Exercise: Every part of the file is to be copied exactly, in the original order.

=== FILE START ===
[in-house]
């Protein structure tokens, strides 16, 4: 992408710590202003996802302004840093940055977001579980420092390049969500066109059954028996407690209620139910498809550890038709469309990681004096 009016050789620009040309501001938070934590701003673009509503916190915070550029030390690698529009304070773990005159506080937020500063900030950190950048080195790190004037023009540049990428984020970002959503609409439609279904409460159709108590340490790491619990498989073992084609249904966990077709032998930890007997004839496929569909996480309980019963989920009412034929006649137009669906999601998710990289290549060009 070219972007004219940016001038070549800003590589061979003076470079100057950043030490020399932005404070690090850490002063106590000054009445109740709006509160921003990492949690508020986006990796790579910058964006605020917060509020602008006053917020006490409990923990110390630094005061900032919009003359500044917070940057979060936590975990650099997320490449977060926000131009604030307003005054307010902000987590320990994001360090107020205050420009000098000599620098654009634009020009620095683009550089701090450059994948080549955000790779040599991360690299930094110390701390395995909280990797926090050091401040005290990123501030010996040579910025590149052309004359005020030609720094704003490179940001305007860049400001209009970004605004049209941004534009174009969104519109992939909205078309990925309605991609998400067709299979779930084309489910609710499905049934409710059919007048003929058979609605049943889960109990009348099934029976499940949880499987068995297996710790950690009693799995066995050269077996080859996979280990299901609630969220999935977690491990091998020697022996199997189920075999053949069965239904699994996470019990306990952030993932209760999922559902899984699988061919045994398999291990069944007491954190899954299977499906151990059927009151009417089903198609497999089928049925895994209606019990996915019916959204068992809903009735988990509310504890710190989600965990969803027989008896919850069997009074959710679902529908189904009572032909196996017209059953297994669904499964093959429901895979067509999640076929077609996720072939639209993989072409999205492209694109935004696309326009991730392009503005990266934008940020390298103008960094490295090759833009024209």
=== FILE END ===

[in-house]
């Protein structure tokens, strides 16, 4: 992408710590202003996802302004840093940055977001579980420092390049969500066109059954028996407690209620139910498809550890038709469309990681004096 009016050789620009040309501001938070934590701003673009509503916190915070550029030390690698529009304070773990005159506080937020500063900030950190950048080195790190004037023009540049990428984020970002959503609409439609279904409460159709108590340490790491619990498989073992084609249904966990077709032998930890007997004839496929569909996480309980019963989920009412034929006649137009669906999601998710990289290549060009 070219972007004219940016001038070549800003590589061979003076470079100057950043030490020399932005404070690090850490002063106590000054009445109740709006509160921003990492949690508020986006990796790579910058964006605020917060509020602008006053917020006490409990923990110390630094005061900032919009003359500044917070940057979060936590975990650099997320490449977060926000131009604030307003005054307010902000987590320990994001360090107020205050420009000098000599620098654009634009020009620095683009550089701090450059994948080549955000790779040599991360690299930094110390701390395995909280990797926090050091401040005290990123501030010996040579910025590149052309004359005020030609720094704003490179940001305007860049400001209009970004605004049209941004534009174009969104519109992939909205078309990925309605991609998400067709299979779930084309489910609710499905049934409710059919007048003929058979609605049943889960109990009348099934029976499940949880499987068995297996710790950690009693799995066995050269077996080859996979280990299901609630969220999935977690491990091998020697022996199997189920075999053949069965239904699994996470019990306990952030993932209760999922559902899984699988061919045994398999291990069944007491954190899954299977499906151990059927009151009417089903198609497999089928049925895994209606019990996915019916959204068992809903009735988990509310504890710190989600965990969803027989008896919850069997009074959710679902529908189904009572032909196996017209059953297994669904499964093959429901895979067509999640076929077609996720072939639209993989072409999205492209694109935004696309326009991730392009503005990266934008940020390298103008960094490295090759833009024209």